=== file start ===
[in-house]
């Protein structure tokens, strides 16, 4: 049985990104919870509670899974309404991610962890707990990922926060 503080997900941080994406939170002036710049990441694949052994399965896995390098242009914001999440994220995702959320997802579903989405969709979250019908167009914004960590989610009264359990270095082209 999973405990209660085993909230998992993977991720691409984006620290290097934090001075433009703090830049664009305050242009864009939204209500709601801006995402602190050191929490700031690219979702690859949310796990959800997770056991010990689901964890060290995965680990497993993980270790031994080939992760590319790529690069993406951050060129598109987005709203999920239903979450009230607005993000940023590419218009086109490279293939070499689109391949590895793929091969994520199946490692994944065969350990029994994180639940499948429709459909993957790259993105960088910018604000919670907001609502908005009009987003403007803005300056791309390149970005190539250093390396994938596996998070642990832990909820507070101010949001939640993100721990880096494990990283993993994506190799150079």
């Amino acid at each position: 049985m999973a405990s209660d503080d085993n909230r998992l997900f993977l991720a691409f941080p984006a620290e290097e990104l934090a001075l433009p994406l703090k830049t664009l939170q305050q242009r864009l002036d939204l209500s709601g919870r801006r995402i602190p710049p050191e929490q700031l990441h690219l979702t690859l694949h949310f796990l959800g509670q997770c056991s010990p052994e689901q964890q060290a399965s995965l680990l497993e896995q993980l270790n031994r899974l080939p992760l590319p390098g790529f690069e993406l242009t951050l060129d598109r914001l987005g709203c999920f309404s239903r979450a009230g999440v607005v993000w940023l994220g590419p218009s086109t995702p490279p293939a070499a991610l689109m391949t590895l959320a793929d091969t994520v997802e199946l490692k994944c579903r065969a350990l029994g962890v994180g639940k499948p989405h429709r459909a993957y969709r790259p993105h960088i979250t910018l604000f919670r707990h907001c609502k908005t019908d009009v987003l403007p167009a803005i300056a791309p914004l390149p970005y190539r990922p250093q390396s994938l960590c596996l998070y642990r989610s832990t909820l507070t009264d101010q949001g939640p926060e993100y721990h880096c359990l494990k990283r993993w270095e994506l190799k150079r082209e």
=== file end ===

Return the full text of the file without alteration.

[in-house]
């Protein structure tokens, strides 16, 4: 049985990104919870509670899974309404991610962890707990990922926060 503080997900941080994406939170002036710049990441694949052994399965896995390098242009914001999440994220995702959320997802579903989405969709979250019908167009914004960590989610009264359990270095082209 999973405990209660085993909230998992993977991720691409984006620290290097934090001075433009703090830049664009305050242009864009939204209500709601801006995402602190050191929490700031690219979702690859949310796990959800997770056991010990689901964890060290995965680990497993993980270790031994080939992760590319790529690069993406951050060129598109987005709203999920239903979450009230607005993000940023590419218009086109490279293939070499689109391949590895793929091969994520199946490692994944065969350990029994994180639940499948429709459909993957790259993105960088910018604000919670907001609502908005009009987003403007803005300056791309390149970005190539250093390396994938596996998070642990832990909820507070101010949001939640993100721990880096494990990283993993994506190799150079």
């Amino acid at each position: 049985m999973a405990s209660d503080d085993n909230r998992l997900f993977l991720a691409f941080p984006a620290e290097e990104l934090a001075l433009p994406l703090k830049t664009l939170q305050q242009r864009l002036d939204l209500s709601g919870r801006r995402i602190p710049p050191e929490q700031l990441h690219l979702t690859l694949h949310f796990l959800g509670q997770c056991s010990p052994e689901q964890q060290a399965s995965l680990l497993e896995q993980l270790n031994r899974l080939p992760l590319p390098g790529f690069e993406l242009t951050l060129d598109r914001l987005g709203c999920f309404s239903r979450a009230g999440v607005v993000w940023l994220g590419p218009s086109t995702p490279p293939a070499a991610l689109m391949t590895l959320a793929d091969t994520v997802e199946l490692k994944c579903r065969a350990l029994g962890v994180g639940k499948p989405h429709r459909a993957y969709r790259p993105h960088i979250t910018l604000f919670r707990h907001c609502k908005t019908d009009v987003l403007p167009a803005i300056a791309p914004l390149p970005y190539r990922p250093q390396s994938l960590c596996l998070y642990r989610s832990t909820l507070t009264d101010q949001g939640p926060e993100y721990h880096c359990l494990k990283r993993w270095e994506l190799k150079r082209e």